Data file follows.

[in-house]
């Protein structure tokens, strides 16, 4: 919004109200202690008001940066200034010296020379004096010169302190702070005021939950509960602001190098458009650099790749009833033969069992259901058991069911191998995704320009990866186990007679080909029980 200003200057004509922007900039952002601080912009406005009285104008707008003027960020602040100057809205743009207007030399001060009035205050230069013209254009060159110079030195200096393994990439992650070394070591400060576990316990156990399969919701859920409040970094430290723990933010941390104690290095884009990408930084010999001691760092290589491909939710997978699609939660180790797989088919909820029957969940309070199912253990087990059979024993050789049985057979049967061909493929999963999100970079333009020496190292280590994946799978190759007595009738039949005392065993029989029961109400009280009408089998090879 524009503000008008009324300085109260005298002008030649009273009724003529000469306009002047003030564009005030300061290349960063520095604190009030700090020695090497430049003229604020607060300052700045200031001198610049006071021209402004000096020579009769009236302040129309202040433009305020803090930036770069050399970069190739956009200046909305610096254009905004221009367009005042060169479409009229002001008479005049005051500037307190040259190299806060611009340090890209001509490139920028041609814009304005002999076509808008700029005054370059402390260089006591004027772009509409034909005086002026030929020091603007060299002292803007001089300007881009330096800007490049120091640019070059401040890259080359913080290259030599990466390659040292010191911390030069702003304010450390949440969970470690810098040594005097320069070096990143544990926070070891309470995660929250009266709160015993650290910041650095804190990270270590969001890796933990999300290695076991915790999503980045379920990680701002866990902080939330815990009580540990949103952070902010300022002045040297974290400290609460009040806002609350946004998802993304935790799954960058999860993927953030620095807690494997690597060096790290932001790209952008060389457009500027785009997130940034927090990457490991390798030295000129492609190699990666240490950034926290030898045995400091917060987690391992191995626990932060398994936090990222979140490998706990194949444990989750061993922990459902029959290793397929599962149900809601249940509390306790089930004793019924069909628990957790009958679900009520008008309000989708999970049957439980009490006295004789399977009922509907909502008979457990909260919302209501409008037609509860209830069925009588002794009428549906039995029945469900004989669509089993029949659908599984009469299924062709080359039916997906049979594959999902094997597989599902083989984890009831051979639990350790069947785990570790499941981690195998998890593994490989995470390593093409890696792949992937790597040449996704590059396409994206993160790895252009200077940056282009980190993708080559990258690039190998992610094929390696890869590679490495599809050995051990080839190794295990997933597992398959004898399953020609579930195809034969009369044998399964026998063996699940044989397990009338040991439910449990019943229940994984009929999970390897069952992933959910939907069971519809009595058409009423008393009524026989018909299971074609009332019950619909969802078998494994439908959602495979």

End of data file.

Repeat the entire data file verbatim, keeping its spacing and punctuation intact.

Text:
[in-house]
């Protein structure tokens, strides 16, 4: 919004109200202690008001940066200034010296020379004096010169302190702070005021939950509960602001190098458009650099790749009833033969069992259901058991069911191998995704320009990866186990007679080909029980 200003200057004509922007900039952002601080912009406005009285104008707008003027960020602040100057809205743009207007030399001060009035205050230069013209254009060159110079030195200096393994990439992650070394070591400060576990316990156990399969919701859920409040970094430290723990933010941390104690290095884009990408930084010999001691760092290589491909939710997978699609939660180790797989088919909820029957969940309070199912253990087990059979024993050789049985057979049967061909493929999963999100970079333009020496190292280590994946799978190759007595009738039949005392065993029989029961109400009280009408089998090879 524009503000008008009324300085109260005298002008030649009273009724003529000469306009002047003030564009005030300061290349960063520095604190009030700090020695090497430049003229604020607060300052700045200031001198610049006071021209402004000096020579009769009236302040129309202040433009305020803090930036770069050399970069190739956009200046909305610096254009905004221009367009005042060169479409009229002001008479005049005051500037307190040259190299806060611009340090890209001509490139920028041609814009304005002999076509808008700029005054370059402390260089006591004027772009509409034909005086002026030929020091603007060299002292803007001089300007881009330096800007490049120091640019070059401040890259080359913080290259030599990466390659040292010191911390030069702003304010450390949440969970470690810098040594005097320069070096990143544990926070070891309470995660929250009266709160015993650290910041650095804190990270270590969001890796933990999300290695076991915790999503980045379920990680701002866990902080939330815990009580540990949103952070902010300022002045040297974290400290609460009040806002609350946004998802993304935790799954960058999860993927953030620095807690494997690597060096790290932001790209952008060389457009500027785009997130940034927090990457490991390798030295000129492609190699990666240490950034926290030898045995400091917060987690391992191995626990932060398994936090990222979140490998706990194949444990989750061993922990459902029959290793397929599962149900809601249940509390306790089930004793019924069909628990957790009958679900009520008008309000989708999970049957439980009490006295004789399977009922509907909502008979457990909260919302209501409008037609509860209830069925009588002794009428549906039995029945469900004989669509089993029949659908599984009469299924062709080359039916997906049979594959999902094997597989599902083989984890009831051979639990350790069947785990570790499941981690195998998890593994490989995470390593093409890696792949992937790597040449996704590059396409994206993160790895252009200077940056282009980190993708080559990258690039190998992610094929390696890869590679490495599809050995051990080839190794295990997933597992398959004898399953020609579930195809034969009369044998399964026998063996699940044989397990009338040991439910449990019943229940994984009929999970390897069952992933959910939907069971519809009595058409009423008393009524026989018909299971074609009332019950619909969802078998494994439908959602495979």